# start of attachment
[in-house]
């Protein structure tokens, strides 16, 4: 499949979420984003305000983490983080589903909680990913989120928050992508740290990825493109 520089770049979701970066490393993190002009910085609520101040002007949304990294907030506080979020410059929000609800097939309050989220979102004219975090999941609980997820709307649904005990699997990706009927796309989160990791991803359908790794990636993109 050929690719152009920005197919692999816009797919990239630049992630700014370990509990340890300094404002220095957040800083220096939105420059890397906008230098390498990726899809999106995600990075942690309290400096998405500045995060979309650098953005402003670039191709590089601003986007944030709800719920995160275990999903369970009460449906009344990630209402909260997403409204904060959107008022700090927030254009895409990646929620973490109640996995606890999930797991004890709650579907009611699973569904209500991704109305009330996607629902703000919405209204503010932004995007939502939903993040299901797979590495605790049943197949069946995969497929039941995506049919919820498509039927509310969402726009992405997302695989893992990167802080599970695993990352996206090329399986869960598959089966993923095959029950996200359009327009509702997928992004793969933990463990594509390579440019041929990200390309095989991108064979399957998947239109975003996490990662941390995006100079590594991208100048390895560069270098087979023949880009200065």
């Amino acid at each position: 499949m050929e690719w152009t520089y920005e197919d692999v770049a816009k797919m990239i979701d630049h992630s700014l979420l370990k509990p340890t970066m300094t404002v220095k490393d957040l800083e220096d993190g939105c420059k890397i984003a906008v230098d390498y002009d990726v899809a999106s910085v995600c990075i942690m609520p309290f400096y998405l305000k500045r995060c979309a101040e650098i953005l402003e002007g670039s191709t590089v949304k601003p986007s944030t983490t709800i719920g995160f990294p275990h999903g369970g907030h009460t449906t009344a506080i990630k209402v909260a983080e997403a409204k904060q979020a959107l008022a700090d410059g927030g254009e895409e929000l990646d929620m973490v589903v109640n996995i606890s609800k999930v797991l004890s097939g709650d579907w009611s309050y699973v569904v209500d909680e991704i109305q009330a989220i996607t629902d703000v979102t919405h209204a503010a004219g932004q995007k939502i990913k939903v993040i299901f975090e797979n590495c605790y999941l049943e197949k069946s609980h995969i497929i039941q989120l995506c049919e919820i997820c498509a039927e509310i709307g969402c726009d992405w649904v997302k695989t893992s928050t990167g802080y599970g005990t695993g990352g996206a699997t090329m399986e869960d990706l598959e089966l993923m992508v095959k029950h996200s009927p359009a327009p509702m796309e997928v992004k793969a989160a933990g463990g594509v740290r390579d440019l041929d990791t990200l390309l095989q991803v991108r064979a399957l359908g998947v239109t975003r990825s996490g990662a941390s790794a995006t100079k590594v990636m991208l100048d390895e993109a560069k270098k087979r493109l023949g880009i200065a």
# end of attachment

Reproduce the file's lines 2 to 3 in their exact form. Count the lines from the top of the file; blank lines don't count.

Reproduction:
């Protein structure tokens, strides 16, 4: 499949979420984003305000983490983080589903909680990913989120928050992508740290990825493109 520089770049979701970066490393993190002009910085609520101040002007949304990294907030506080979020410059929000609800097939309050989220979102004219975090999941609980997820709307649904005990699997990706009927796309989160990791991803359908790794990636993109 050929690719152009920005197919692999816009797919990239630049992630700014370990509990340890300094404002220095957040800083220096939105420059890397906008230098390498990726899809999106995600990075942690309290400096998405500045995060979309650098953005402003670039191709590089601003986007944030709800719920995160275990999903369970009460449906009344990630209402909260997403409204904060959107008022700090927030254009895409990646929620973490109640996995606890999930797991004890709650579907009611699973569904209500991704109305009330996607629902703000919405209204503010932004995007939502939903993040299901797979590495605790049943197949069946995969497929039941995506049919919820498509039927509310969402726009992405997302695989893992990167802080599970695993990352996206090329399986869960598959089966993923095959029950996200359009327009509702997928992004793969933990463990594509390579440019041929990200390309095989991108064979399957998947239109975003996490990662941390995006100079590594991208100048390895560069270098087979023949880009200065």
């Amino acid at each position: 499949m050929e690719w152009t520089y920005e197919d692999v770049a816009k797919m990239i979701d630049h992630s700014l979420l370990k509990p340890t970066m300094t404002v220095k490393d957040l800083e220096d993190g939105c420059k890397i984003a906008v230098d390498y002009d990726v899809a999106s910085v995600c990075i942690m609520p309290f400096y998405l305000k500045r995060c979309a101040e650098i953005l402003e002007g670039s191709t590089v949304k601003p986007s944030t983490t709800i719920g995160f990294p275990h999903g369970g907030h009460t449906t009344a506080i990630k209402v909260a983080e997403a409204k904060q979020a959107l008022a700090d410059g927030g254009e895409e929000l990646d929620m973490v589903v109640n996995i606890s609800k999930v797991l004890s097939g709650d579907w009611s309050y699973v569904v209500d909680e991704i109305q009330a989220i996607t629902d703000v979102t919405h209204a503010a004219g932004q995007k939502i990913k939903v993040i299901f975090e797979n590495c605790y999941l049943e197949k069946s609980h995969i497929i039941q989120l995506c049919e919820i997820c498509a039927e509310i709307g969402c726009d992405w649904v997302k695989t893992s928050t990167g802080y599970g005990t695993g990352g996206a699997t090329m399986e869960d990706l598959e089966l993923m992508v095959k029950h996200s009927p359009a327009p509702m796309e997928v992004k793969a989160a933990g463990g594509v740290r390579d440019l041929d990791t990200l390309l095989q991803v991108r064979a399957l359908g998947v239109t975003r990825s996490g990662a941390s790794a995006t100079k590594v990636m991208l100048d390895e993109a560069k270098k087979r493109l023949g880009i200065a």